cells. Chemotactic factors generated during the coagulation that attract neutrophils, and their recruitment continues
process, such as kallikrein, fibrinopeptides released from through signals released by monocyte-specific chemoattrac-
fibrinogen, and fibrin degradation products, also serve to tants, such as monocyte chemoattractant protein 15 and
12 J. Li et al.

macrophage inflammatory protein 1.6 The extracellular Prostaglandins and LTs


matrix degradation products collagen fragments, fibronectin Prostaglandins and LTs are 2 major classes of potent
fragments, and thrombin are also specific chemoattractants biologic substances from arachidonic acid that are released
for monocytes.7 Macrophages are considered to be the most from cell membrane phospholipids.10 Prostaglandins and
important regulatory cell in the inflammatory reaction. LTs are produced by nearly all cells of the body in response
Macrophages phagocytize, digest, and kill pathogenic to cell membrane injury. Prostaglandin I2, PGD2, PGE2, and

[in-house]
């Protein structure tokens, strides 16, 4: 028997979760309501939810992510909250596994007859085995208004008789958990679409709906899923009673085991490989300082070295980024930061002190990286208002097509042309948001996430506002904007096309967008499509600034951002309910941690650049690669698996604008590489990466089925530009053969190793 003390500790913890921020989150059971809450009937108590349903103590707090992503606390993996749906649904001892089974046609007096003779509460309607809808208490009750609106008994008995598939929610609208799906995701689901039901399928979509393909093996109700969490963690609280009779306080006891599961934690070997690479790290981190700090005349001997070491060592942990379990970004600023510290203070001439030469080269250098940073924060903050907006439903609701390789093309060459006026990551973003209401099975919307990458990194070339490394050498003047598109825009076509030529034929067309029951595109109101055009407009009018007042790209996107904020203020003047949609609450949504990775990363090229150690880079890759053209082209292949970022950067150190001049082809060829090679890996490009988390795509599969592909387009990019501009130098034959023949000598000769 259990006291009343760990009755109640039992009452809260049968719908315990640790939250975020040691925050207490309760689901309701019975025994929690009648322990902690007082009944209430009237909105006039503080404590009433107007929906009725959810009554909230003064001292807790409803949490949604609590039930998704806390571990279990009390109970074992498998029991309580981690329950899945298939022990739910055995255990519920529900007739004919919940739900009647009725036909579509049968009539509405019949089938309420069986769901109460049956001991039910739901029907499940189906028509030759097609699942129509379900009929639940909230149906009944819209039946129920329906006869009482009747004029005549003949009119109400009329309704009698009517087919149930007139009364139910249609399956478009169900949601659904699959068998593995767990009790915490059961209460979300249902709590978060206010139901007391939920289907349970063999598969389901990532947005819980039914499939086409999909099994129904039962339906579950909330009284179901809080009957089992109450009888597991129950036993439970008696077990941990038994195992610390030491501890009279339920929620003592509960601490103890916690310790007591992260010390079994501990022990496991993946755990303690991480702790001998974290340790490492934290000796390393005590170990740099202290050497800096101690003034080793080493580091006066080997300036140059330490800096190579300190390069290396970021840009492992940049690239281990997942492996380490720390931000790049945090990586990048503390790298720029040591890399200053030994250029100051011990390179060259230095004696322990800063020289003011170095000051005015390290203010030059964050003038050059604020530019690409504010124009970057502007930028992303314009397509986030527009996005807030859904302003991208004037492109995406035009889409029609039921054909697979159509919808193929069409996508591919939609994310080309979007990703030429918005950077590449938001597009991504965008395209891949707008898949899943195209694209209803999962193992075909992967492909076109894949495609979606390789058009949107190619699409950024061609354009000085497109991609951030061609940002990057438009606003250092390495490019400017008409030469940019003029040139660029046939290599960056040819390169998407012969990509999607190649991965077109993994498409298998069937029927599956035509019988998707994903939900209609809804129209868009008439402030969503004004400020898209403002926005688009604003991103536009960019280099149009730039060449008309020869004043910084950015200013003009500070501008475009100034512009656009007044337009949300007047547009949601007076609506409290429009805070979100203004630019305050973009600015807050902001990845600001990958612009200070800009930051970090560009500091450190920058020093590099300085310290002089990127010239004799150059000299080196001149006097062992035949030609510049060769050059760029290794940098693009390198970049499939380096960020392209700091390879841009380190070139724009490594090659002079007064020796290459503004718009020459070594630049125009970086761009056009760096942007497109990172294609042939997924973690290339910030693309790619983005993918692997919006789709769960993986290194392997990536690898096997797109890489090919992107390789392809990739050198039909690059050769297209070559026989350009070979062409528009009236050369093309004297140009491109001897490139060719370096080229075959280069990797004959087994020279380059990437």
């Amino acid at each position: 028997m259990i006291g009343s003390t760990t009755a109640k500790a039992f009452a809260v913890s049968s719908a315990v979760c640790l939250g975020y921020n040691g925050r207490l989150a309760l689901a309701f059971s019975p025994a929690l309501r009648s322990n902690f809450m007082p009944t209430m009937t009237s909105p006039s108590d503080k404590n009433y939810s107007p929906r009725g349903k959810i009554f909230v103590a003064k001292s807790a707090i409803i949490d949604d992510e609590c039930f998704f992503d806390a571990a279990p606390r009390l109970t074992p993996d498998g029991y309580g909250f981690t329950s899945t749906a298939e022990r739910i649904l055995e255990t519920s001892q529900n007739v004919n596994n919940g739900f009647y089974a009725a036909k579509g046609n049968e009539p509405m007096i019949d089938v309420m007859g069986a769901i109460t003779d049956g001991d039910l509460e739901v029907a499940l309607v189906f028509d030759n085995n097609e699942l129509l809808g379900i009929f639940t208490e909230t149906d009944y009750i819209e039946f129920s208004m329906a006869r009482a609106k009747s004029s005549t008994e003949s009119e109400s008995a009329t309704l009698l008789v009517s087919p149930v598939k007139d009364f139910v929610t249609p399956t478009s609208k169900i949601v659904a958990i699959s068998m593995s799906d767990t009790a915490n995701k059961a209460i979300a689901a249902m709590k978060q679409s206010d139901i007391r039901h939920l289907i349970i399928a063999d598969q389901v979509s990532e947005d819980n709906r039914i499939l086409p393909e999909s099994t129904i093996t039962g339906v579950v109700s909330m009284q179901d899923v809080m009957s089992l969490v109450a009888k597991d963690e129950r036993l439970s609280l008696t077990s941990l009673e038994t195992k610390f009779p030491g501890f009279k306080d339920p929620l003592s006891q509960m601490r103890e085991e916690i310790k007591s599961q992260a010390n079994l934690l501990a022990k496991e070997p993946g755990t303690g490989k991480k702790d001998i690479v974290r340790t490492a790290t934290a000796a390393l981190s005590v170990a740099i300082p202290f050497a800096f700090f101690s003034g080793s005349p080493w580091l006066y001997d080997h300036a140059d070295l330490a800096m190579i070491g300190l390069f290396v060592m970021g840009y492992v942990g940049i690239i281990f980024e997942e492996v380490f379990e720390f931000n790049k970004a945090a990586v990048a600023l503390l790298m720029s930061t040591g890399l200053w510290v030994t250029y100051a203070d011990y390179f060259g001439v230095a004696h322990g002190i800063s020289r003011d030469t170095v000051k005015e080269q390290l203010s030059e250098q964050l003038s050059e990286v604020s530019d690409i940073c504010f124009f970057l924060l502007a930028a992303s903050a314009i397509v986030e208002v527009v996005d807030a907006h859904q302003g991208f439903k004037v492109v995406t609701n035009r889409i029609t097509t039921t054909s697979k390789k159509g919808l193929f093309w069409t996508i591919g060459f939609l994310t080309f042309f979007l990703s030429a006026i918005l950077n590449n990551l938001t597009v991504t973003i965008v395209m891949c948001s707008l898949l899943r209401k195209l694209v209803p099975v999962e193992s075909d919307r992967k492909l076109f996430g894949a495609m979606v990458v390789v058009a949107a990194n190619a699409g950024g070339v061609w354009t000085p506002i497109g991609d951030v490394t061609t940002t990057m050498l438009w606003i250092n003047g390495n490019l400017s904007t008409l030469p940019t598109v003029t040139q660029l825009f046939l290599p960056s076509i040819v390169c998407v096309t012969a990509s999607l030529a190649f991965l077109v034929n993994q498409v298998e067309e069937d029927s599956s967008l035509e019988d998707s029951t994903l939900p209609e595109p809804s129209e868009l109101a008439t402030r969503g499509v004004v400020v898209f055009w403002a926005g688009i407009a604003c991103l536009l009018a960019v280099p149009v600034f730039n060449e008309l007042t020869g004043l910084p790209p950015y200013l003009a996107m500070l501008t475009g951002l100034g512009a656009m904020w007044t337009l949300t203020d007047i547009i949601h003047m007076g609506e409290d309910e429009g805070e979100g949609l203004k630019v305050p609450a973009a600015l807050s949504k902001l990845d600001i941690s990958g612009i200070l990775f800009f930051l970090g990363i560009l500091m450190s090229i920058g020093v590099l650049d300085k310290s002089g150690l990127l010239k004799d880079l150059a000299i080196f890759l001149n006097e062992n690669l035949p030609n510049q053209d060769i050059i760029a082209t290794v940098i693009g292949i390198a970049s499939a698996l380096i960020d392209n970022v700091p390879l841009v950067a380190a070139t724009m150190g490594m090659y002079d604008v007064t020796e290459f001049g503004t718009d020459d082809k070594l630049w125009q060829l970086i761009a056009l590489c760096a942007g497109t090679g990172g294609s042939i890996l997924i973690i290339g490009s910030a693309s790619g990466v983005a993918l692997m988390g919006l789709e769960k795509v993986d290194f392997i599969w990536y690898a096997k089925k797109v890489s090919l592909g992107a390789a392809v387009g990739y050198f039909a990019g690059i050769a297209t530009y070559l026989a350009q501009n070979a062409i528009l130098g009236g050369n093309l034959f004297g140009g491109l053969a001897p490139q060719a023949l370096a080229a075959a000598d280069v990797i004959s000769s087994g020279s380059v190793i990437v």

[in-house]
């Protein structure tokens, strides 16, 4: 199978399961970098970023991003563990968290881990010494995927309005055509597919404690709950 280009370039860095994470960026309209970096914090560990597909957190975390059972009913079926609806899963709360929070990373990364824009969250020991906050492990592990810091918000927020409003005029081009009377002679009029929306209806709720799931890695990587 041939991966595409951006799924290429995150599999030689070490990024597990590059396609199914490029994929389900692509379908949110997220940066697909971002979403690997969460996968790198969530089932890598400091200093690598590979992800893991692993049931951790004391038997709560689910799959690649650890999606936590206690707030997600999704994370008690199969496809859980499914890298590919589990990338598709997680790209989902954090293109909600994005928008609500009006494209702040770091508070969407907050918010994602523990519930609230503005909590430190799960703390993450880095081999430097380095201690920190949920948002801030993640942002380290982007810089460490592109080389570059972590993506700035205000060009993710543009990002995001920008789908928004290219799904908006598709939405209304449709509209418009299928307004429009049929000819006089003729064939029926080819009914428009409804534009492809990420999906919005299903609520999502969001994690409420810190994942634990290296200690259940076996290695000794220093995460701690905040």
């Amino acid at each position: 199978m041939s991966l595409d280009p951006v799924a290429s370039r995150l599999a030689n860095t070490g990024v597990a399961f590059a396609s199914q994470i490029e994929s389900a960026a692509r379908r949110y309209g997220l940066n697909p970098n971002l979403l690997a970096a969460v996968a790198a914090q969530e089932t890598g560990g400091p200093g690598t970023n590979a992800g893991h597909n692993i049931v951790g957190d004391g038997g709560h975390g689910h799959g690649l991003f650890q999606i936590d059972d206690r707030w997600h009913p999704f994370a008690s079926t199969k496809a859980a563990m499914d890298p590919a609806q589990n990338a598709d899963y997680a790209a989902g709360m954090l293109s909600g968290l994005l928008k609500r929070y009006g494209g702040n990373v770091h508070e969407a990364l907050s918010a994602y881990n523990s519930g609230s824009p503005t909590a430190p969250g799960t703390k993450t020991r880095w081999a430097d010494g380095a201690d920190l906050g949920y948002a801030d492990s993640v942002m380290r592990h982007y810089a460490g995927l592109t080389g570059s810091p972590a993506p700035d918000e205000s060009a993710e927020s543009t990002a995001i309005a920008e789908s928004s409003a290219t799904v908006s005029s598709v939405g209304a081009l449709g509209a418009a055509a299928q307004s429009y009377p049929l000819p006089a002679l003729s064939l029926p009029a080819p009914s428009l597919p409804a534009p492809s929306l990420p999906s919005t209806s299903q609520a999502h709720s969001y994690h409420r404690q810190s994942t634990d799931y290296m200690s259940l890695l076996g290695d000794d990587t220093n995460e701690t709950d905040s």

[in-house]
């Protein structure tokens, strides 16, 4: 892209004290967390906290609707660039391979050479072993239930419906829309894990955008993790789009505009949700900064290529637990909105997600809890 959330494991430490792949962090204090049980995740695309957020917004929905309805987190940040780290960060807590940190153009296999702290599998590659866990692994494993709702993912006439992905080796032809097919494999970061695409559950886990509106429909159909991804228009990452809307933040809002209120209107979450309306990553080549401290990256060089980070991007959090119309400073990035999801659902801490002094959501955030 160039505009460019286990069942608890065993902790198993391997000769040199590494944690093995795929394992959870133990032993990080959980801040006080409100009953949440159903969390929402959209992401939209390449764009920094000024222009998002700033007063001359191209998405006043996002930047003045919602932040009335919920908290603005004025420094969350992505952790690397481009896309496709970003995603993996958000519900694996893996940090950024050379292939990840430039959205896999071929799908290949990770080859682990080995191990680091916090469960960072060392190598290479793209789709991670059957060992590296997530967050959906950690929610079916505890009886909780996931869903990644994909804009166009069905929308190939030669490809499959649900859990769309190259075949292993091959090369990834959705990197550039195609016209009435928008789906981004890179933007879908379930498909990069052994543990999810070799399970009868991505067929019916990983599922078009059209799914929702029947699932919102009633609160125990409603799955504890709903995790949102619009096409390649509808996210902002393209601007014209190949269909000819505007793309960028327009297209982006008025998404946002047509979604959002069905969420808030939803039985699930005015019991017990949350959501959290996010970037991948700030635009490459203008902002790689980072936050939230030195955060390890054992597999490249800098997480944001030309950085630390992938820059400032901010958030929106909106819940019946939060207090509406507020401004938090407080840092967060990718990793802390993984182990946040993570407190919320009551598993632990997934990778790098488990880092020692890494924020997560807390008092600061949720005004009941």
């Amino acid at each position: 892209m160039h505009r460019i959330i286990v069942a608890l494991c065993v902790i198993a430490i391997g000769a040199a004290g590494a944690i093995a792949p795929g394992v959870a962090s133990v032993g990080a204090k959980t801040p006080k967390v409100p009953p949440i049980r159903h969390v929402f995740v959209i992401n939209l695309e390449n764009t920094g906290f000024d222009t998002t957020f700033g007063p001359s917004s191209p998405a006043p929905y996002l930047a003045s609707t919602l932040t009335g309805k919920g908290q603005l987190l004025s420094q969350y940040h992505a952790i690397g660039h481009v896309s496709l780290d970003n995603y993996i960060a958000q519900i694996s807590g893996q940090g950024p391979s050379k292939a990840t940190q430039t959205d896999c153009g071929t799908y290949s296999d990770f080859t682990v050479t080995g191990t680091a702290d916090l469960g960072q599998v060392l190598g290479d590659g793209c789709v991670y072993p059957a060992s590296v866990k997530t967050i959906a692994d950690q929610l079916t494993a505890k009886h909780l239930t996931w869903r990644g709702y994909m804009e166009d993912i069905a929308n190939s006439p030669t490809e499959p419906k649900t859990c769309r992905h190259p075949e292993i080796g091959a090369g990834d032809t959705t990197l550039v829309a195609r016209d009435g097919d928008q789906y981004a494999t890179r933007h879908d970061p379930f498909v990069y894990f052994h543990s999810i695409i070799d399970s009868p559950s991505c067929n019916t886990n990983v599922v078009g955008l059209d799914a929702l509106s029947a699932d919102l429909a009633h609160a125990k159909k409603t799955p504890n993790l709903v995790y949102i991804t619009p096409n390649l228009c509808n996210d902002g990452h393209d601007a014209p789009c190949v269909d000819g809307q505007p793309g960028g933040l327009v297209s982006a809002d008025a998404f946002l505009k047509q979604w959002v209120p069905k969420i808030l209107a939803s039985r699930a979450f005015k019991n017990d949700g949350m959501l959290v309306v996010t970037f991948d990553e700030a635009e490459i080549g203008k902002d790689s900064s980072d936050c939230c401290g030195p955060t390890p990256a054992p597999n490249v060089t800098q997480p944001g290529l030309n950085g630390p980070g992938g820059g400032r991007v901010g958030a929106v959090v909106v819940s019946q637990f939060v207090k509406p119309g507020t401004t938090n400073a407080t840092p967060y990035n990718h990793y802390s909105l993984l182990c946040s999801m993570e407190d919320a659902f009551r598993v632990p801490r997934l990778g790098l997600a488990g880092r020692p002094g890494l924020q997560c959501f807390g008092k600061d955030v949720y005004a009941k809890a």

organisms; scavenge tissue debris; and destroy any remain- PGF2a are potent substances for vasodilatation, whereas
ing neutrophil. After binding to the extracellular membrane, PGD2, PGE2, and PGF2a also increase vascular permeabil-
bacterial, cellular, and tissue phagocytoses and subsequent ity, which can cause edema. Prostaglandin E2 has chemo-
destruction are accomplished through the release of biolog- tactic activity and attracts leukocytes to the wound area as
ically active oxygen intermediates and enzymatic proteins. well. Prostaglandin E2 seems to synergize with other
These all-important processes performed by the monocyte/ inflammatory substances such as bradykinin and is thought
macrophage allow for induction of angiogenesis and to be responsible for sensitizing pain receptors, causing a
formation of granulation tissue.8 state of hyperalgesia. The other group of arachidonic acid
Macrophages release chemotactic factors (eg, fibronec- metabolites refers to LTs. Leukotriene B4 is a potent
tin) that attract fibroblasts to the wound area. New blood chemotactic agent and induces aggregation of neutrophils,
vessel growth follows a gradient of angiogenic factors whereas LTC4, LTD4, and LTE4 cause vasoconstriction and
produced by hypoxic macrophages because macrophages do increased vascular permeability.
not produce these angiogenic factors when either fully
oxygenated or anoxic. Macrophages can be considered as Complement system
factories for growth factor production, including PDGF, The complement system of more than 30 proteins is